Unless you're on the verge of breaking the Guinness World Record for "most consecutive hours without sleep"--and there's a hefty cash prize involved--a night of tossing and turning is anything but rewarding.
Sleep deprivation affects roughly 60 million Americans each year and is caused by a number of factors, including unbalanced diets, too much stress, and brains that seem to be in overdrive 24-7.
Not getting enough sleep causes a number of consequences--inability to focus on cognitive tasks, heart problems, energy-depletion, and weight gain--just to name a few.
"When you're sleep deprived, your body produces more ghrelin, a hormone that tells you to eat more, and less leptin, which signals you to stop eating," Michael Breus, Ph.D, told Fitness.
Catching extra sleep is even more important for those who are active because sleep allows the body to recover from tough workouts, and prepares it for the next high-endurance activity. And when you cut the zzz's short, your performance takes a hit.
Even though seven to eight hours of sleep is ideal, the buck doesn't stop there.
"Active women, especially those training for an endurance event, need up to 10 hours for peak performance," reports Fitness. Sound a bit excessive? Actually, it's worth it. "Well-rested people are typically 20 percent quicker at performing physical tasks than those who lack adequate rest."
Looking for a few ways to fall asleep at night that don't involve counting sheep? WebMD offers a few tips for better sleep.
- Cut caffeine. The effects of caffeine can take as long as eight hours to wear off, so cut it out at least four to six hours before bedtime.
- Avoid alcohol as a sleep aid. Although alcohol may initially help you fall asleep, it also causes disturbances in sleep resulting in a less restful slumber.
- Relax before bedtime. Develop some kind of pre-sleep ritual to break the connection between all the day's stress and bedtime.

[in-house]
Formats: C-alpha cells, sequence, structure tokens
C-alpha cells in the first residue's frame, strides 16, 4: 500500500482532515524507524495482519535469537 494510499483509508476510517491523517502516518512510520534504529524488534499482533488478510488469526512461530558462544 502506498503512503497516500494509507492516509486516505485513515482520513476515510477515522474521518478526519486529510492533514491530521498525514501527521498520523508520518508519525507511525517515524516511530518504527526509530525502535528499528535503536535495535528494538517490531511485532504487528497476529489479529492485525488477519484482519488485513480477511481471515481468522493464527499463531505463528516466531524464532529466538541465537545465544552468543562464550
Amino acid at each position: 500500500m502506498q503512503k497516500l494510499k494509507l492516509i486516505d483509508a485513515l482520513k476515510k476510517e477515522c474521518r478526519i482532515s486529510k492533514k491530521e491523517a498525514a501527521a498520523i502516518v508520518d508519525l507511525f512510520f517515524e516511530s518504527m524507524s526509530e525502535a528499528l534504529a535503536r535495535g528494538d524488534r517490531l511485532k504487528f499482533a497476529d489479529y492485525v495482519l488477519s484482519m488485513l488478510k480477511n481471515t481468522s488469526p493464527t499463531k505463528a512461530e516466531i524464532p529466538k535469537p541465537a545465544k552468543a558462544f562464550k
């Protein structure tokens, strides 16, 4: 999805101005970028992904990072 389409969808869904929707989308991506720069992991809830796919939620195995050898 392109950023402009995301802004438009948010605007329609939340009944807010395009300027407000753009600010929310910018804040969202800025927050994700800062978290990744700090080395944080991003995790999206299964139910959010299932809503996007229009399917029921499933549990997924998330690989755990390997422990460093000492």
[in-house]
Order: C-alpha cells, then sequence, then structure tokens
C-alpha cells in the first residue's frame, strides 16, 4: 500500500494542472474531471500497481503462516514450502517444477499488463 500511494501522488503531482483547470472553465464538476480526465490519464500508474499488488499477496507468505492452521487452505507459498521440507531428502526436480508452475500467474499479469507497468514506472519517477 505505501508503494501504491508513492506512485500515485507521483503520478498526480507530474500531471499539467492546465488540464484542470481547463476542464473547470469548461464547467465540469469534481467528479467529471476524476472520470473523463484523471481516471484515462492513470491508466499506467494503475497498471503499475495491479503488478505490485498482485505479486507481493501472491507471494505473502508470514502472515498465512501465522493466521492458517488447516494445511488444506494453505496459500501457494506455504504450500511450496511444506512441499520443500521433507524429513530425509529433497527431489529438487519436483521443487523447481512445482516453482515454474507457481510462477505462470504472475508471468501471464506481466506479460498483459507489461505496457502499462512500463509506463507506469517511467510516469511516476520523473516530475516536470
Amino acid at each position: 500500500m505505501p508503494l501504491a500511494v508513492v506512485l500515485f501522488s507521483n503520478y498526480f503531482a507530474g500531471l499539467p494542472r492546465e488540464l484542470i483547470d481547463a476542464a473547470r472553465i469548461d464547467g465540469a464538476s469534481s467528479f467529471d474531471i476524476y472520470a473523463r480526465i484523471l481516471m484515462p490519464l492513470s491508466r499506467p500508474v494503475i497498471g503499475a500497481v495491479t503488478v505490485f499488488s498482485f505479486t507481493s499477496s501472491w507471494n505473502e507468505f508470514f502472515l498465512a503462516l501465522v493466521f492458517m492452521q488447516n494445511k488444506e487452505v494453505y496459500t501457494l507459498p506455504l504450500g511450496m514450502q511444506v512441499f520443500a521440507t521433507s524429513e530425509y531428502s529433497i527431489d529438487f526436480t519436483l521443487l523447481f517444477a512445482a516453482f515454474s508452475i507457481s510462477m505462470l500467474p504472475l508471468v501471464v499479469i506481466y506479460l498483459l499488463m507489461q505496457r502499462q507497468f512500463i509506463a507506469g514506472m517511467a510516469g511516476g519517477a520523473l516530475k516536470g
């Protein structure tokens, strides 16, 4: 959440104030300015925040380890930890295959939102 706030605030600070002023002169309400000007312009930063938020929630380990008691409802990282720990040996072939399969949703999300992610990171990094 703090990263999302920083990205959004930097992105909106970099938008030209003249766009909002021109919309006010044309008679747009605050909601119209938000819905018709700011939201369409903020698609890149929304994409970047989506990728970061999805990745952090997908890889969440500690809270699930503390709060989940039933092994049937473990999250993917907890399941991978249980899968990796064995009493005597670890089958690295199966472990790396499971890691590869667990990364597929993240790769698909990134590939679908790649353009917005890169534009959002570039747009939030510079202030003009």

- Exercise at the right time for you. The timing of exercise seems to play a key role in its effects on sleep. If exercise gives you an energy spike, then it may be more beneficial to work out in the morning instead of the evening.
- Keep your bedroom quiet, dark, and comfortable. Use earplugs, window blinds, an electric blanket--whatever it may be--to create an ideal sleeping environment.
- Eat right, sleep tight. Don't go to bed hungry, but avoid heavy meals before bedtime. Some foods can help, though. Milk contains tryptophan, which is a sleep-promoting substance. Other foods that may help induce sleep include tuna, halibut, pumpkin, artichokes, avocados, almonds, eggs, bok choy, peaches, walnuts, apricots, oats, asparagus, potatoes, buckwheat, and bananas.
- Restrict nicotine. Although a cigarette may have seemingly calming effects, it actually puts a stimulant into your bloodstream that may leave you tossing and turning a little longer.
- Avoid napping. Napping often perpetuates insomnia; however, if you must nap, keep it short. A brief 15-20 minute cat nap can actually be rejuvenating, late in the day.
- Avoid watching TV, eating, and discussing emotional issues in bed. If not, you can end up associating the bed with distracting activities that could make it difficult for you to fall asleep.
Follow these tips to encourage the sandman to make his rounds a little earlier--and add a little extra umph to your next sweat session.
Cincinnati Running Fitness Examiner Sarah Buelterman is a recent graduate of Ohio University's E.W. Scripps School of Journalism and resides in Cincinnati.
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